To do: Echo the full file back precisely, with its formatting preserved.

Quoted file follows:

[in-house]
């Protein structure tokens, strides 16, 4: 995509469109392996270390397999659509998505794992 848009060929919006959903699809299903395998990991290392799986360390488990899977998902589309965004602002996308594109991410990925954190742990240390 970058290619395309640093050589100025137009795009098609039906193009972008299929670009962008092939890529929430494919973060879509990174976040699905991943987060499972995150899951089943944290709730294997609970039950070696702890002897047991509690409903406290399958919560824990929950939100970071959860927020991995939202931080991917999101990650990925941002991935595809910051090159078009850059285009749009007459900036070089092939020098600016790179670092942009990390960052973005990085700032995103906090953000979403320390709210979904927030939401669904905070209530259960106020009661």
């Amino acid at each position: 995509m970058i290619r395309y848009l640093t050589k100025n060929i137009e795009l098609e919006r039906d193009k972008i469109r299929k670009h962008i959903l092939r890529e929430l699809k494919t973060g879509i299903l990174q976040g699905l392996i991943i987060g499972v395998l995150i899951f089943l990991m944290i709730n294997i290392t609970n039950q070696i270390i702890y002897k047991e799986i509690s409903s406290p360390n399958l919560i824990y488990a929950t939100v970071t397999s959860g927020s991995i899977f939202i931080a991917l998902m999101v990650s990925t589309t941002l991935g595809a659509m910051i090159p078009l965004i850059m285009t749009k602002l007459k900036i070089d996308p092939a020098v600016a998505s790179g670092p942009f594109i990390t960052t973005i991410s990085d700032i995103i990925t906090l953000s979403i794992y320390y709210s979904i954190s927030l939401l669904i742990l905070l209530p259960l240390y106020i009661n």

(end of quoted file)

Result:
[in-house]
């Protein structure tokens, strides 16, 4: 995509469109392996270390397999659509998505794992 848009060929919006959903699809299903395998990991290392799986360390488990899977998902589309965004602002996308594109991410990925954190742990240390 970058290619395309640093050589100025137009795009098609039906193009972008299929670009962008092939890529929430494919973060879509990174976040699905991943987060499972995150899951089943944290709730294997609970039950070696702890002897047991509690409903406290399958919560824990929950939100970071959860927020991995939202931080991917999101990650990925941002991935595809910051090159078009850059285009749009007459900036070089092939020098600016790179670092942009990390960052973005990085700032995103906090953000979403320390709210979904927030939401669904905070209530259960106020009661």
């Amino acid at each position: 995509m970058i290619r395309y848009l640093t050589k100025n060929i137009e795009l098609e919006r039906d193009k972008i469109r299929k670009h962008i959903l092939r890529e929430l699809k494919t973060g879509i299903l990174q976040g699905l392996i991943i987060g499972v395998l995150i899951f089943l990991m944290i709730n294997i290392t609970n039950q070696i270390i702890y002897k047991e799986i509690s409903s406290p360390n399958l919560i824990y488990a929950t939100v970071t397999s959860g927020s991995i899977f939202i931080a991917l998902m999101v990650s990925t589309t941002l991935g595809a659509m910051i090159p078009l965004i850059m285009t749009k602002l007459k900036i070089d996308p092939a020098v600016a998505s790179g670092p942009f594109i990390t960052t973005i991410s990085d700032i995103i990925t906090l953000s979403i794992y320390y709210s979904i954190s927030l939401l669904i742990l905070l209530p259960l240390y106020i009661n």